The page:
If You Didn’t Vote — Complain Away

iPhone Party-Poopers Redux

What Free Will Is Really About

Spectacularly Well

Pointless Wrappers

PTED — The P Is Silent

Out of Sync

Stupid Stickers

Security Through Nor­mal­cy

The Case For Corporate Bonuses

Movie Copyrights Are Forever

Permitted By Whom?

Quantum Cognition and Other Hogwash

The Problem With Message Theory

Bell’s Boring Inequality and the Insanity of the Gaps

Paying the Rent At the 6 Park Avenue A­part­ments

Primary + Reviewer — An Alternative IT Plan For Corporations

Yes Yes Yes


Hey Hey Whine Whine

Microsoft About Microsoft Visual Microsoft Studio Microsoft

Hidden Purple Tiger

Forest Fair Mall and the Second Lamborghini

Intelligent Design — The Straight Dope

Maxwell’s Demon — Three Real-World Ex­am­ples


Entitlement BS



Einstein’s Error — The Confusion of Laws With Their Effects

The Museum Is the Art

Polly Sooth the Air Rage

The Truth

The Darkness

Morality = STDs?

Fulfilling the Moral Du­ty To Disdain



Real Design

The Two Rules of Great Programming


The End of the Nerds

Poverty — Humanity’s Damage Control

Berners-Lee’s Rating System = Google

The Secret Anti-MP3 Trick In “Independent Women” and “You Sang To Me”

ID and the Large Had­ron Collider Scare

Not A Bluff

The Fall of Microsoft

Life Sucks When You’re Not Winning


The Old-Fashioned Way

The Old People Who Pop Into Existence

Theodicy — A Big Stack of Papers

The Designed, Cause-and-Effect Brain


IC Counterarguments

The Capitalist’s Imaginary Line

Education Isn’t Eve­ry­thing

I Don’t Know

Funny iPhone Party-Poopers

Avoiding Conflict At All Costs

Behavior and Free Will, Unconfused

“Reduced To” Ab­sur­dum

Suzie and Bubba Redneck — the Carriers of Intelligence

Everything You Need To Know About Haldane’s Dilemma

Darwin + Hitler = Ba­lo­ney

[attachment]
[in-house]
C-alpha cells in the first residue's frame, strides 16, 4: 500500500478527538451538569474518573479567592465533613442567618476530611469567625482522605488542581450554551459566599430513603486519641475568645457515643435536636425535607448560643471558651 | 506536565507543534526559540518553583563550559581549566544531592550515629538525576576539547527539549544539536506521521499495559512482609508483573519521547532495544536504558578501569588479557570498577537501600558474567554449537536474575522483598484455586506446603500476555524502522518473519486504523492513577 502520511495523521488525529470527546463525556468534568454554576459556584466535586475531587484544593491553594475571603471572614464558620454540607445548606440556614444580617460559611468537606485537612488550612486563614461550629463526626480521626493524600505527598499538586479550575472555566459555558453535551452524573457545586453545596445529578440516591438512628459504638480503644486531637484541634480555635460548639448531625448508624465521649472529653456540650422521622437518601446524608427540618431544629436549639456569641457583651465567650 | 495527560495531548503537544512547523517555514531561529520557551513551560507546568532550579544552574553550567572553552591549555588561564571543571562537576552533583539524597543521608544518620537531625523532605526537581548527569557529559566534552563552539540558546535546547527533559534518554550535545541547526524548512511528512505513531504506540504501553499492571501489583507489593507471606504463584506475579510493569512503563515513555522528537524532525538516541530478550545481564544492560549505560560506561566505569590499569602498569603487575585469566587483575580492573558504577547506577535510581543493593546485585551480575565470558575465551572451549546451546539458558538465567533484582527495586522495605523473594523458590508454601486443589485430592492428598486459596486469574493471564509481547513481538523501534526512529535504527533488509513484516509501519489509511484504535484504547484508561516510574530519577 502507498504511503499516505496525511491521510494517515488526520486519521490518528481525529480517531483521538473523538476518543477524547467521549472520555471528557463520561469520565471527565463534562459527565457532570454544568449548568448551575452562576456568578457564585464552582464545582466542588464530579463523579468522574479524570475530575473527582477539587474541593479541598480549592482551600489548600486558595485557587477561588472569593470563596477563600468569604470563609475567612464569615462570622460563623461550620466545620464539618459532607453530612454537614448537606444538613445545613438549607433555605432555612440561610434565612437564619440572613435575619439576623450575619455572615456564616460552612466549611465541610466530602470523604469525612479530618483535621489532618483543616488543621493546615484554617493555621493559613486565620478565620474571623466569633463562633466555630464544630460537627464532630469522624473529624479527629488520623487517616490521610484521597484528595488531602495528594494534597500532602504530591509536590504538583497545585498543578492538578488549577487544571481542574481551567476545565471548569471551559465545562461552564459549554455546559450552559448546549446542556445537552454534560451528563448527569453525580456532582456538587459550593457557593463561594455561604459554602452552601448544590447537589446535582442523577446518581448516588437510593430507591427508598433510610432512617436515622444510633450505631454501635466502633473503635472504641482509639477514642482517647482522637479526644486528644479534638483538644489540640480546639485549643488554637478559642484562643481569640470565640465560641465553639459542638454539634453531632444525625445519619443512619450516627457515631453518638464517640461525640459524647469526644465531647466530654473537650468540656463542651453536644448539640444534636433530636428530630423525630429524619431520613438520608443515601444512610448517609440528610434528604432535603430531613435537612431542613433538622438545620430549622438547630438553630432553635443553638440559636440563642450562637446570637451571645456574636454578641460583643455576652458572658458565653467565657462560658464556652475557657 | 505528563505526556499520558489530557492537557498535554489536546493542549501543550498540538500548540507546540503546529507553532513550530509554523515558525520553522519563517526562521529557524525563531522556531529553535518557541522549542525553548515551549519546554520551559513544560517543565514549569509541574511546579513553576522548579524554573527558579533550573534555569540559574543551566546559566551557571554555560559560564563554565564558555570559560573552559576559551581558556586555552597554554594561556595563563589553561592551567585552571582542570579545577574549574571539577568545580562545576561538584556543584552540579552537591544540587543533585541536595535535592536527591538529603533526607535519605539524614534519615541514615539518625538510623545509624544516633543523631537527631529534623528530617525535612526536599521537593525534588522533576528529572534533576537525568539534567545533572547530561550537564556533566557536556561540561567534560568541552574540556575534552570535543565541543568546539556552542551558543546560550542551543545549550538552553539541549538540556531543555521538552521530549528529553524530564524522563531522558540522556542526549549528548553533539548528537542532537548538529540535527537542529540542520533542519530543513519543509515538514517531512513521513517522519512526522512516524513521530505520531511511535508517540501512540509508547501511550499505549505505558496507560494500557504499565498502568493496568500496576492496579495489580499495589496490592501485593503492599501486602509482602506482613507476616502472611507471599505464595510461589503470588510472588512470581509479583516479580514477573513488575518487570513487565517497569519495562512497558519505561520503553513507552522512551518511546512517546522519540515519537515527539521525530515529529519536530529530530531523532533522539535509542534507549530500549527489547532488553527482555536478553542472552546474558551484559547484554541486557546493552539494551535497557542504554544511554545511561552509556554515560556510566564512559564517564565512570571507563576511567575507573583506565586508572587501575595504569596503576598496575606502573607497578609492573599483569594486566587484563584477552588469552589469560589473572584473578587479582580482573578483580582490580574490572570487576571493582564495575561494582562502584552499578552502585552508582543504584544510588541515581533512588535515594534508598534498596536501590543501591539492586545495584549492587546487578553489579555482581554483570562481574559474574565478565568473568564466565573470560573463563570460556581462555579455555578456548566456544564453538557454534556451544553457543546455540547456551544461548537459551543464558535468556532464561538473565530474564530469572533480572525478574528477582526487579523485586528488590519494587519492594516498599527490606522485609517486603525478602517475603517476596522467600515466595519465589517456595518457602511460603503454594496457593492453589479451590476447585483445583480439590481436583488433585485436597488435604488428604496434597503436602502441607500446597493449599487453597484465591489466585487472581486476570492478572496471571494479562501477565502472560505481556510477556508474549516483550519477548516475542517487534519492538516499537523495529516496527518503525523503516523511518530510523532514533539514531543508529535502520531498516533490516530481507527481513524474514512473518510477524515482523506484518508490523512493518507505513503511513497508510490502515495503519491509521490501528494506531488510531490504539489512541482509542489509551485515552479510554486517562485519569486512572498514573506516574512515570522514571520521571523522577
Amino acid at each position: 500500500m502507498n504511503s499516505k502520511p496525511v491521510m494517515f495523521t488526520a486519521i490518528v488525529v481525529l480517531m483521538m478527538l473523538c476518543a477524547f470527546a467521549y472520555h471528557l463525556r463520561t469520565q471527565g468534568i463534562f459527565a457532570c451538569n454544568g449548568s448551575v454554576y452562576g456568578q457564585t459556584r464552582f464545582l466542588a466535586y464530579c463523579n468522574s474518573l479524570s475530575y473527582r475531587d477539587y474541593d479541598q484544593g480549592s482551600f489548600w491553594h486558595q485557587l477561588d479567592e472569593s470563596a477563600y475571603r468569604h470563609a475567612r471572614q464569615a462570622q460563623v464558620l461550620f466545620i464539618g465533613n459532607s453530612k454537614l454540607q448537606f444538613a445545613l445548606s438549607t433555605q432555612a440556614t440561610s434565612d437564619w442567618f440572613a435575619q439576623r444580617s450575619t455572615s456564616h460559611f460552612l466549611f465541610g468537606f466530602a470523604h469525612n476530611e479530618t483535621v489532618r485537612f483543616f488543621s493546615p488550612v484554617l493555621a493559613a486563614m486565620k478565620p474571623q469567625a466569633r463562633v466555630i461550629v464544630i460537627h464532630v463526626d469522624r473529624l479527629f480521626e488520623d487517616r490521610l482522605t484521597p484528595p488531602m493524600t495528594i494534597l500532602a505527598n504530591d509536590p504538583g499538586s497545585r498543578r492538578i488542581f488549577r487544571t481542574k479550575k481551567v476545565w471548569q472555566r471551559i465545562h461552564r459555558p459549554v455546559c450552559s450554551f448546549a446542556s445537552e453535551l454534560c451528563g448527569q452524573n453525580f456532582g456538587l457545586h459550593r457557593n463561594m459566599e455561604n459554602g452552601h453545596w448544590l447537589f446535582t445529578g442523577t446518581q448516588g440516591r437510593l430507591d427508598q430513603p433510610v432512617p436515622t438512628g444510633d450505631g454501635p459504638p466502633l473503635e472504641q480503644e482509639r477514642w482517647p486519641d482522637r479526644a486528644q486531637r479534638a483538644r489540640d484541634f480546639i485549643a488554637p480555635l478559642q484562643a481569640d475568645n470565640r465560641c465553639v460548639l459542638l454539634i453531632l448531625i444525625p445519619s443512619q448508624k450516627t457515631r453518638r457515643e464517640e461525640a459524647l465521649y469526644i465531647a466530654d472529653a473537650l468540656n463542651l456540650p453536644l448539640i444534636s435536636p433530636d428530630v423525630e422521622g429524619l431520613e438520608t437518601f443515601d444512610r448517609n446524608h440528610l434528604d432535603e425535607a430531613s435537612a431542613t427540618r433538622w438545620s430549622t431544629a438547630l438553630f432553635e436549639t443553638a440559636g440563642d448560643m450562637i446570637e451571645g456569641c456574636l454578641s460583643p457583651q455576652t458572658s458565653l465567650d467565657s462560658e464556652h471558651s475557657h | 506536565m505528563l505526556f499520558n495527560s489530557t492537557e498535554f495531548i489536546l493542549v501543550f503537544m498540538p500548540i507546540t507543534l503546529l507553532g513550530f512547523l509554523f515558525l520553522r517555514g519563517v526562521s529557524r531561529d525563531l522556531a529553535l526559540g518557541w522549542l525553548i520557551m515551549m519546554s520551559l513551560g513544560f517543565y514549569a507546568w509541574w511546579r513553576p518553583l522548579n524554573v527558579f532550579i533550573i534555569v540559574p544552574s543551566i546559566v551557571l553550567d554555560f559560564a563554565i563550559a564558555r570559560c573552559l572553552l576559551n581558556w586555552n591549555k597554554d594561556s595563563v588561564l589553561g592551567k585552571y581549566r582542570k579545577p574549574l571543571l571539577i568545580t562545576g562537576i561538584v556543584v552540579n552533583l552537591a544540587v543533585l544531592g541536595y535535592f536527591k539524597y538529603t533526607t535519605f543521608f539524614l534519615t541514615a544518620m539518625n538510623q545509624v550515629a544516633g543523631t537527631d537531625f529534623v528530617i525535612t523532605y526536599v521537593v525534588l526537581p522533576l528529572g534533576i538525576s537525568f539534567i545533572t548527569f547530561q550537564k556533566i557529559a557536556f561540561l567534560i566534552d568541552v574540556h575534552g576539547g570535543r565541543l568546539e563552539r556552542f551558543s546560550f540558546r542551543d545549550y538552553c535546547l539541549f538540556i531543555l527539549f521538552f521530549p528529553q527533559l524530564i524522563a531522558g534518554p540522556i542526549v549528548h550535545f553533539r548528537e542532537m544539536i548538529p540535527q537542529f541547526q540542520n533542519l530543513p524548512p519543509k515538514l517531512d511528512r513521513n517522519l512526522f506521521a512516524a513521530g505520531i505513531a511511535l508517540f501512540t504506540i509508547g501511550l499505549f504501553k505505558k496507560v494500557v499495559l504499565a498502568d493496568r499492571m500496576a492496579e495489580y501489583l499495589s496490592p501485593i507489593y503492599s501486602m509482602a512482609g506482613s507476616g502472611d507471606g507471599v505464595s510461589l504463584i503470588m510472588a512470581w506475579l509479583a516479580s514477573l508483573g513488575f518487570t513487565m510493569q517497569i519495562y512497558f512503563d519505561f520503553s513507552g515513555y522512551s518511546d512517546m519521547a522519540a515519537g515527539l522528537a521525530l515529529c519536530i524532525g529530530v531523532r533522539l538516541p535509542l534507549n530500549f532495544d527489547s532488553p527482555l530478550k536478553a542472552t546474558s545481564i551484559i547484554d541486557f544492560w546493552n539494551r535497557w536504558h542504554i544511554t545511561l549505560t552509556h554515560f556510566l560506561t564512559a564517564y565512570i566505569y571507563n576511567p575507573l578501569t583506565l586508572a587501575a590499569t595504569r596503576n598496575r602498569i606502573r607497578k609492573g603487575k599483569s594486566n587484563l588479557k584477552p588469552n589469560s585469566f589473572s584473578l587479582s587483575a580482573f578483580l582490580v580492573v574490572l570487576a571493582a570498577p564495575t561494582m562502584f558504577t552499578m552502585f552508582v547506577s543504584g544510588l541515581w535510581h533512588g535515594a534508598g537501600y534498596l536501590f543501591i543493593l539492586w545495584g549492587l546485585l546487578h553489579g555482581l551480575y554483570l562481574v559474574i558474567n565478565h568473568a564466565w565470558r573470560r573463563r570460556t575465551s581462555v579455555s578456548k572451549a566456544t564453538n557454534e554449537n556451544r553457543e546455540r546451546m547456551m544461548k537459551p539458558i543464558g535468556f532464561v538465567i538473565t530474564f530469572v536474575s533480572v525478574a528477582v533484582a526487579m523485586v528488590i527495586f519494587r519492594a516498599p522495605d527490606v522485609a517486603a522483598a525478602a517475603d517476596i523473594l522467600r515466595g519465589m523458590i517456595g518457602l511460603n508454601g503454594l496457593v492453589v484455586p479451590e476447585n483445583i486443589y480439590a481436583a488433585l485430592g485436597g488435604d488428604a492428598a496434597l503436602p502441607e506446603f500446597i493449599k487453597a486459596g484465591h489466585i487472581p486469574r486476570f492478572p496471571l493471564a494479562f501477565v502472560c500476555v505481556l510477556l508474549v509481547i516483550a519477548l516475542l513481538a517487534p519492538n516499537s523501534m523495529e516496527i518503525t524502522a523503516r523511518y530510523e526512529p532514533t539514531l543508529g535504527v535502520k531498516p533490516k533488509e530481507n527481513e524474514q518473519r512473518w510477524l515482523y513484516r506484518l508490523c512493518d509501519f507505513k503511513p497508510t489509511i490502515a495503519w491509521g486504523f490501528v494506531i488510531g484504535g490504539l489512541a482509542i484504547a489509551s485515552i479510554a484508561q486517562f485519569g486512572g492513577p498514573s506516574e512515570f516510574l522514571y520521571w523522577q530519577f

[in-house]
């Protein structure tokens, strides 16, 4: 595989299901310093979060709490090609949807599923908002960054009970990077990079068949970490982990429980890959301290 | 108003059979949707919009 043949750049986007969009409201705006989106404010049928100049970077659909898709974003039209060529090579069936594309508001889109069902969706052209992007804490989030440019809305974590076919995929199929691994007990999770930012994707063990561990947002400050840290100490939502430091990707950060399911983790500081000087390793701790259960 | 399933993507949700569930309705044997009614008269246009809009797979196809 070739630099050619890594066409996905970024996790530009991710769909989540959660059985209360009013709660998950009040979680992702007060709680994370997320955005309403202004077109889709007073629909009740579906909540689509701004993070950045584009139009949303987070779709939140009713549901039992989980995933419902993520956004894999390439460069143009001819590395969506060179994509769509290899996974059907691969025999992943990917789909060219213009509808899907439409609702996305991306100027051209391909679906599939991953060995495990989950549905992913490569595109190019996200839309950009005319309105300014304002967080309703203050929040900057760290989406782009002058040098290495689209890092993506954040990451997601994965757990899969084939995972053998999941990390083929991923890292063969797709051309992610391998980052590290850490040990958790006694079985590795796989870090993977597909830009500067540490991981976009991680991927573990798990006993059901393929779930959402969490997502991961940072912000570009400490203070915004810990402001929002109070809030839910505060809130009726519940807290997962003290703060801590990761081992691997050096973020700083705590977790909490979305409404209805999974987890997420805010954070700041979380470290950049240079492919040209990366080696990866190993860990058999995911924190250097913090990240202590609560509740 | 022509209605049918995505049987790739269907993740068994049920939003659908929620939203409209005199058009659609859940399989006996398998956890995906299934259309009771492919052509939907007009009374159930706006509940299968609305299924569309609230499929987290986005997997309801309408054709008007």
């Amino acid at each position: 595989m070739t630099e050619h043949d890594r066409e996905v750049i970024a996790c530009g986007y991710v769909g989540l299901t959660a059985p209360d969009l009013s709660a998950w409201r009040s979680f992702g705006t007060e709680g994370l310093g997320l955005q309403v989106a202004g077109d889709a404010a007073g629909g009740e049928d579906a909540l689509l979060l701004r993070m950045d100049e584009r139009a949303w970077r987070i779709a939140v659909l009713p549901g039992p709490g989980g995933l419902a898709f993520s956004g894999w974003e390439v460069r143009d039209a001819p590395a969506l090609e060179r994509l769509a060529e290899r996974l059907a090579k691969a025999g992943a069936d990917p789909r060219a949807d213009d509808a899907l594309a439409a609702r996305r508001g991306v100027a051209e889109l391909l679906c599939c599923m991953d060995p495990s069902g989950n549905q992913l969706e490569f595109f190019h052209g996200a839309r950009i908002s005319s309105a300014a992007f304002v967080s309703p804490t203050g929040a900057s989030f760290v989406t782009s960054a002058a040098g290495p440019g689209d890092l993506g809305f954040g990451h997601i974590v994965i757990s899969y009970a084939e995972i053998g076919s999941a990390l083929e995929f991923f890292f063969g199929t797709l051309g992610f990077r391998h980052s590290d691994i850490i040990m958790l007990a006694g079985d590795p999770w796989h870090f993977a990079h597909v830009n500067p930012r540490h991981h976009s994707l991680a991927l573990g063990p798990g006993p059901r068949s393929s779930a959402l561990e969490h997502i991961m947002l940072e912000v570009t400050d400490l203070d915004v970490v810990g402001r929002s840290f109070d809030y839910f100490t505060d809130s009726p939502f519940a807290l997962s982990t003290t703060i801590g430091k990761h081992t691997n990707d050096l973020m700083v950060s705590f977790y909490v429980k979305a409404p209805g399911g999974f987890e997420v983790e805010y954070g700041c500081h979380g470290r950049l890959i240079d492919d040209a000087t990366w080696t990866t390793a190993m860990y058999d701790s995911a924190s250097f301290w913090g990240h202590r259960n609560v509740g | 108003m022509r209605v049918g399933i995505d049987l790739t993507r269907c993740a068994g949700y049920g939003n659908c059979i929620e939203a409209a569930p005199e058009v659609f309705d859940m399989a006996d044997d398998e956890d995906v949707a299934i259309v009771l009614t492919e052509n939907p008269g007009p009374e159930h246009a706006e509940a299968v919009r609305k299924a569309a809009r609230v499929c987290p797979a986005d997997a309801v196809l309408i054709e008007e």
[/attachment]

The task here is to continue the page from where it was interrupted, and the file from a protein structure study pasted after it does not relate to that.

Designed For Combat

Speed Racer R Us

Bold — Uh-huh

Conscious of Con­scious­ness

Future Perfect

Where Real and Yahoo Went Wrong

The Purpose of Surface

Eradicating Religion Won’t Eradicate War

Documentation Overkill

A Tale of Two Movies

The Changing Face of Sam Adams

Dinesh D’Souza On ID

Why Quintic (and Higher) Polynomials Have No Algebraic Solution

Translation of Paul Graham’s Footnote To Plain English

What Happened To Moore’s Law?

Goldston On ID

The End of Martial Law

The Two Faces of Ev­o­lu­tion

A Fine Rec­om­men­da­tion

Free Will and Population Statistics

Dennett/D’Souza Debate — D’Souza

Dennett/D’Souza Debate — Dennett

The Non-Euclidean Ge­om­e­try That Wasn’t There

Defective Attitude Towards Suburbia

The Twin Deficit Phan­toms

Sleep Sync and Vertical Hold

More FUD In Your Eye

The Myth of Rub­ber­neck­ing

Keeping Intelligent Design Honest

Failure of the Amiga — Not Just Mis­man­age­ment

Maxwell’s Silver Hammer = Be My Honey Do?

End Unsecured Debt

The Digits of Pi Cannot Be Sequentially Generated By A Computer Program

Faster Is Better

Goals Can’t Be Avoided

Propped-Up Products

Ignoring ID Won’t Work

The Crabs and the Bucket

Communism As A Side Effect of the Transition To Capitalism

Google and Wikipedia, Revisited

National Geographic’s Obesity BS


Theodicy Is For Losers

Seattle Redux


Living Well

A Memory of Gateway

Is Apple’s Font Rendering Really Non-Pixel-Aware?

Humans Are Complexity, Not Choice

A Subtle Shift

Moralism — The Emperor’s New Success

Code Is Our Friend

The Edge of Religion

The Dark Side of Pixel-Aware Font Rendering

The Futility of DVD En­cryp­tion

ID Isn’t About Size or Speed

Blood-Curdling Screams

ID Venn Diagram

Rich and Good-Looking? Why Libertarianism Goes Nowhere

FUV — Fear, Uncertainty, and Vista

Malware Isn’t About Total Control

Howard = Second Com­ing?

Doomsday? Or Just Another Sunday

The Real Function of Wikipedia In A Google World

Objective-C Philosophy

Clarity From Cisco

2007 Macworld Keynote Prediction

FUZ — Fear, Uncertainty, and Zune

No Fear — The Most Important Thing About Intelligent Design

How About A Rational Theodicy

Napster and the Subscription Model

Intelligent Design — Introduction

The One Feature I Want To See In Apple’s Safari.